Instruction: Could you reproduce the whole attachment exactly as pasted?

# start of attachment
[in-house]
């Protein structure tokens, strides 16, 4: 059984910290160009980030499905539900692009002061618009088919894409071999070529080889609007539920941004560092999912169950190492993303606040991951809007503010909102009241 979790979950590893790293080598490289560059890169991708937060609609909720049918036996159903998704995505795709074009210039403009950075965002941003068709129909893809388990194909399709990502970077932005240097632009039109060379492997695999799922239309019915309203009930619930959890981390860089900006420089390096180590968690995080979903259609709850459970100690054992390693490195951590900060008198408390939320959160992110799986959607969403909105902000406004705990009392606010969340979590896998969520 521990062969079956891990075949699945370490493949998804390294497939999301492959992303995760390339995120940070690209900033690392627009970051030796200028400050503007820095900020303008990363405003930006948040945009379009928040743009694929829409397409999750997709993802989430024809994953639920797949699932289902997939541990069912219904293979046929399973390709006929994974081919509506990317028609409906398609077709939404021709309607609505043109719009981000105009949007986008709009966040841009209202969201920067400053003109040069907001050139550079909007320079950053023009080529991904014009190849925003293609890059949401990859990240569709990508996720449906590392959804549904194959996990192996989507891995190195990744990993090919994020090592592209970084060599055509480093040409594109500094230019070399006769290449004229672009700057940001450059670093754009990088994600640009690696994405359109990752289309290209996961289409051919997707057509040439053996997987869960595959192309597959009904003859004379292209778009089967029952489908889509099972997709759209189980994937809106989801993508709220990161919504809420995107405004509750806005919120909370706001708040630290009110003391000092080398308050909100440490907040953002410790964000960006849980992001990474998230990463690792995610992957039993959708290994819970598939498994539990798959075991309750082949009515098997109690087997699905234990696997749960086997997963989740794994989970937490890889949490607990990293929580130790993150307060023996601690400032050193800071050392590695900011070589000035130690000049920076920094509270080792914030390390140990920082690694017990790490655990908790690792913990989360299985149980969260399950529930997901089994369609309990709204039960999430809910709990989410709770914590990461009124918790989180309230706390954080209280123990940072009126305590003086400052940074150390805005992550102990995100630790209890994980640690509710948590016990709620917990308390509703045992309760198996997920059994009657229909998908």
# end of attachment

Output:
[in-house]
């Protein structure tokens, strides 16, 4: 059984910290160009980030499905539900692009002061618009088919894409071999070529080889609007539920941004560092999912169950190492993303606040991951809007503010909102009241 979790979950590893790293080598490289560059890169991708937060609609909720049918036996159903998704995505795709074009210039403009950075965002941003068709129909893809388990194909399709990502970077932005240097632009039109060379492997695999799922239309019915309203009930619930959890981390860089900006420089390096180590968690995080979903259609709850459970100690054992390693490195951590900060008198408390939320959160992110799986959607969403909105902000406004705990009392606010969340979590896998969520 521990062969079956891990075949699945370490493949998804390294497939999301492959992303995760390339995120940070690209900033690392627009970051030796200028400050503007820095900020303008990363405003930006948040945009379009928040743009694929829409397409999750997709993802989430024809994953639920797949699932289902997939541990069912219904293979046929399973390709006929994974081919509506990317028609409906398609077709939404021709309607609505043109719009981000105009949007986008709009966040841009209202969201920067400053003109040069907001050139550079909007320079950053023009080529991904014009190849925003293609890059949401990859990240569709990508996720449906590392959804549904194959996990192996989507891995190195990744990993090919994020090592592209970084060599055509480093040409594109500094230019070399006769290449004229672009700057940001450059670093754009990088994600640009690696994405359109990752289309290209996961289409051919997707057509040439053996997987869960595959192309597959009904003859004379292209778009089967029952489908889509099972997709759209189980994937809106989801993508709220990161919504809420995107405004509750806005919120909370706001708040630290009110003391000092080398308050909100440490907040953002410790964000960006849980992001990474998230990463690792995610992957039993959708290994819970598939498994539990798959075991309750082949009515098997109690087997699905234990696997749960086997997963989740794994989970937490890889949490607990990293929580130790993150307060023996601690400032050193800071050392590695900011070589000035130690000049920076920094509270080792914030390390140990920082690694017990790490655990908790690792913990989360299985149980969260399950529930997901089994369609309990709204039960999430809910709990989410709770914590990461009124918790989180309230706390954080209280123990940072009126305590003086400052940074150390805005992550102990995100630790209890994980640690509710948590016990709620917990308390509703045992309760198996997920059994009657229909998908």